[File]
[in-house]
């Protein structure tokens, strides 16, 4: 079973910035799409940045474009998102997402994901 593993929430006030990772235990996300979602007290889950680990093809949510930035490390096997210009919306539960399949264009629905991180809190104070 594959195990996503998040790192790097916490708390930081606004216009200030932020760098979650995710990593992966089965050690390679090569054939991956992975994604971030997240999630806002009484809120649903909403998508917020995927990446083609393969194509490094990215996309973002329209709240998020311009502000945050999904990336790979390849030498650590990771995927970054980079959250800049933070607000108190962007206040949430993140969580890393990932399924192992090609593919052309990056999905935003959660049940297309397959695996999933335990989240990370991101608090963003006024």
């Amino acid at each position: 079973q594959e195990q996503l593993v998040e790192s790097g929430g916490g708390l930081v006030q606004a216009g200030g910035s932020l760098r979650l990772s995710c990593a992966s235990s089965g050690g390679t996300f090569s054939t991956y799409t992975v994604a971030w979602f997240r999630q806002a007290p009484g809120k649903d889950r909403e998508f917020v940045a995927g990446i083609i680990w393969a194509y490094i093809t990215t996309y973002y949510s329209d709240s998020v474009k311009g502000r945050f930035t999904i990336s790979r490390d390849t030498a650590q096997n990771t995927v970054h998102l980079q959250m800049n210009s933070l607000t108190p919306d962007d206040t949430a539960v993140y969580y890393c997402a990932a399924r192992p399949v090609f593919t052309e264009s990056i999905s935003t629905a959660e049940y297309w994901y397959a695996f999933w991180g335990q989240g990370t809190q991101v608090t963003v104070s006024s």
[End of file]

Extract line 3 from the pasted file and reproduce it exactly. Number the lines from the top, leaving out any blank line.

């Amino acid at each position: 079973q594959e195990q996503l593993v998040e790192s790097g929430g916490g708390l930081v006030q606004a216009g200030g910035s932020l760098r979650l990772s995710c990593a992966s235990s089965g050690g390679t996300f090569s054939t991956y799409t992975v994604a971030w979602f997240r999630q806002a007290p009484g809120k649903d889950r909403e998508f917020v940045a995927g990446i083609i680990w393969a194509y490094i093809t990215t996309y973002y949510s329209d709240s998020v474009k311009g502000r945050f930035t999904i990336s790979r490390d390849t030498a650590q096997n990771t995927v970054h998102l980079q959250m800049n210009s933070l607000t108190p919306d962007d206040t949430a539960v993140y969580y890393c997402a990932a399924r192992p399949v090609f593919t052309e264009s990056i999905s935003t629905a959660e049940y297309w994901y397959a695996f999933w991180g335990q989240g990370t809190q991101v608090t963003v104070s006024s």